In an opinion that should produce a bunch of smirks, the Oregon Court of Appeals ruled that a criminal defendant can be in constructive possession of drugs found inside his co-defendant's vagina. Before we start the inevitable "slippery slope" sort of arguments a case like this is destined to produce, let's look at the facts. In State v. Sherman, an opinion announced by the COA April 22, 2015, the court found that the trial court did not err in denying defendant's MJOA "based on its determination that a reasonable juror could conclude that he constructively possessed 5.67 grams of cocaine found in his codefendant's vagina." Sure.
In 1997 the Oregon legislature passed what was then-referred to as Senate Bill 936. Senate Bill 936 made a number of changes to Oregon criminal defense statutes. No change was perhaps more significant than the addition to Oregon's evidence code of section 404(4). This section fundamentally changed the way in which Oregon courts treated an entire class of evidence commonly referred to as "prior bad acts" evidence.
Yesterday, the Oregon Court of Appeals held that the Cornelius Oregon Police Department did not act in good faith reliance on then-existing law when it impounded and searched a car that was parked in its owner's driveway.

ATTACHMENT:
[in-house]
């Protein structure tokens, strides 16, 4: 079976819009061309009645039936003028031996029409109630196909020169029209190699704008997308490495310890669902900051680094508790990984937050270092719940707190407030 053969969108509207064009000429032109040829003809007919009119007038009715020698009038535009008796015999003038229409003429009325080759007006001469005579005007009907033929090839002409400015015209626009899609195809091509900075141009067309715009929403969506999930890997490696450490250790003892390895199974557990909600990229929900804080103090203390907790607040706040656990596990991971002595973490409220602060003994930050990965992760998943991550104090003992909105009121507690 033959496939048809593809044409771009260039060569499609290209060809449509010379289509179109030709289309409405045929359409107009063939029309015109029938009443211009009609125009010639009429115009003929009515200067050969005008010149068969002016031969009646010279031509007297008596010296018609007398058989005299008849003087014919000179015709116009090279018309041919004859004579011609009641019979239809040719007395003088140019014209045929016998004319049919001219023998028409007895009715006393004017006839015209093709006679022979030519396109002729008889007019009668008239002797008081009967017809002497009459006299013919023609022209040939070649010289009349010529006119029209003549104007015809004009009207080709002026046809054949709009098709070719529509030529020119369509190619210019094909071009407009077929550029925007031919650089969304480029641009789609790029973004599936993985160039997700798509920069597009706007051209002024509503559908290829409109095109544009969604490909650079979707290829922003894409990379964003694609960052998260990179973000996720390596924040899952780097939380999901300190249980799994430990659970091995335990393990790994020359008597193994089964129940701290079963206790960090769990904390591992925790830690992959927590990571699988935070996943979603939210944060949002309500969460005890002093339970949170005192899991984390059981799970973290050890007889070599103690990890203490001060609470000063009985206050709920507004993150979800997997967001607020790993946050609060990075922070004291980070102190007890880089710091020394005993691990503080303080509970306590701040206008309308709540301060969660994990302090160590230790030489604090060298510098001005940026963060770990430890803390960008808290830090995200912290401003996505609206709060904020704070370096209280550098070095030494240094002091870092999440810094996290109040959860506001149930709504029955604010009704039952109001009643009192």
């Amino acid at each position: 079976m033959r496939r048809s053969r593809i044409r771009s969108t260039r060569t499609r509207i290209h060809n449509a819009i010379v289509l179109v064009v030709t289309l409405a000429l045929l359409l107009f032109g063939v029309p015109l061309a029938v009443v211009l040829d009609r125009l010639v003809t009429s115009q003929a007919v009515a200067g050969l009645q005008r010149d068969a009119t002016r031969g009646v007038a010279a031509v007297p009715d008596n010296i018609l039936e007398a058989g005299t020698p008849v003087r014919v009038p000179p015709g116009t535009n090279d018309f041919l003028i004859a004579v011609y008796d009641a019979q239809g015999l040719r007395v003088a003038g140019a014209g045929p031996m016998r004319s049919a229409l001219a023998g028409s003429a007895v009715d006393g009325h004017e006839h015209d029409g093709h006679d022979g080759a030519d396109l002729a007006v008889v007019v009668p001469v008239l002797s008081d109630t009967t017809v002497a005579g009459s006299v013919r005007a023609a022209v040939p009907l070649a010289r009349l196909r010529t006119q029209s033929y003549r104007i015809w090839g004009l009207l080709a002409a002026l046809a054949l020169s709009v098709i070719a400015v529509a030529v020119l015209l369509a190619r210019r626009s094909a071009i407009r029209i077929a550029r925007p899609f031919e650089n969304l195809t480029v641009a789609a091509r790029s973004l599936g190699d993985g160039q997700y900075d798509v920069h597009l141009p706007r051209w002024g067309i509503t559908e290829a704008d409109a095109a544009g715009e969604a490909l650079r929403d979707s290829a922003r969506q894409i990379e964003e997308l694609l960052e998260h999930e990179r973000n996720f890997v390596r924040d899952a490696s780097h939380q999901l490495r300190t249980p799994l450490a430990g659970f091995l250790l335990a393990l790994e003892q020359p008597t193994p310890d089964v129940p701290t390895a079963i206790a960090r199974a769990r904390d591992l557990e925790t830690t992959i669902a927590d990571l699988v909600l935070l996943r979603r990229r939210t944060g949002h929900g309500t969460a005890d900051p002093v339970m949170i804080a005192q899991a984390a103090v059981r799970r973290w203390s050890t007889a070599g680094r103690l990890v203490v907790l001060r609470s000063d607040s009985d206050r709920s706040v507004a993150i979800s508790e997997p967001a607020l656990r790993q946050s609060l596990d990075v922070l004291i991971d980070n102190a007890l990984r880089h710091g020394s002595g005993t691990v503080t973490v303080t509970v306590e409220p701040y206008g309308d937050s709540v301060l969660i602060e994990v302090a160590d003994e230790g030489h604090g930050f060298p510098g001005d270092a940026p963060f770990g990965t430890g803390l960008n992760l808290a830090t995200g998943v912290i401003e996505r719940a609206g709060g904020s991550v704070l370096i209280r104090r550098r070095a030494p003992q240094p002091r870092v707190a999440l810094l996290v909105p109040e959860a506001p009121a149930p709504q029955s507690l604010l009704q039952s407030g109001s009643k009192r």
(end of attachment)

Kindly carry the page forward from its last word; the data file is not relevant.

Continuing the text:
Yesterday the Oregon Court of Appeals reversed the assault conviction of Vernice Scott because the trial court had excluded evidence that was relevant to his claim that he acted in self-defense.
Today the Oregon Supreme Court upheld Ronald Everett's conviction for Solicitation to Commit Aggravated Murder on the grounds that he solicited someone to deliver damaging information about an outlaw biker to other members of that individual's outlaw biker gang, in the hopes that members of that gang might act on such information by murdering that outlaw biker.
"There is an epidemic of Brady violations abroad in the land. Only judges can put a stop to it."
In an appellate out of juvenile court today the Oregon court of Appeals overturned a court's finding that a child had committed the offense of Burglary in the Second Degree. Burglary in the Second Degree is committed when a person enters or remains unlawfully in a building with the intent to commit a crime therein. A person enters unlawfully when go into the building without legal authorization. A person remains unlawfully when, after entering lawfully, they remain after their authorization has expired or been revoked.
Today the Oregon Court of Appeals threw out the 2010 murder conviction of Jerrin Hickman because the trial court should not have allowed two witnesses to identify him during his trial. The court returned the case to Multnomah County for a new trial because of "serious questions concerning the reliability" of the witnesses' in-court identification of Mr. Hickman and the "novelty and complexity " of the newly minted rules governing the admissibility of eyewitness identification evidence in Oregon criminal jury trials.
In a shameful decision today, the Oregon Supreme Court overruled its own precedent and gutted an important part of the Oregon Constitution's guarantee to all Oregonians that they be free from unreasonable searches and seizures.
Today the Oregon court of Appeals held that a trial judge's denial of a post-conviction request for DNA testing is not an appealable ruling. In 1993 Stressa Johnson pleaded no contest to two counts of Murder and was sentenced to concurrent life sentences. In 2007 he filed a motion with the court seeking to test specific DNA evidence linking him to the murders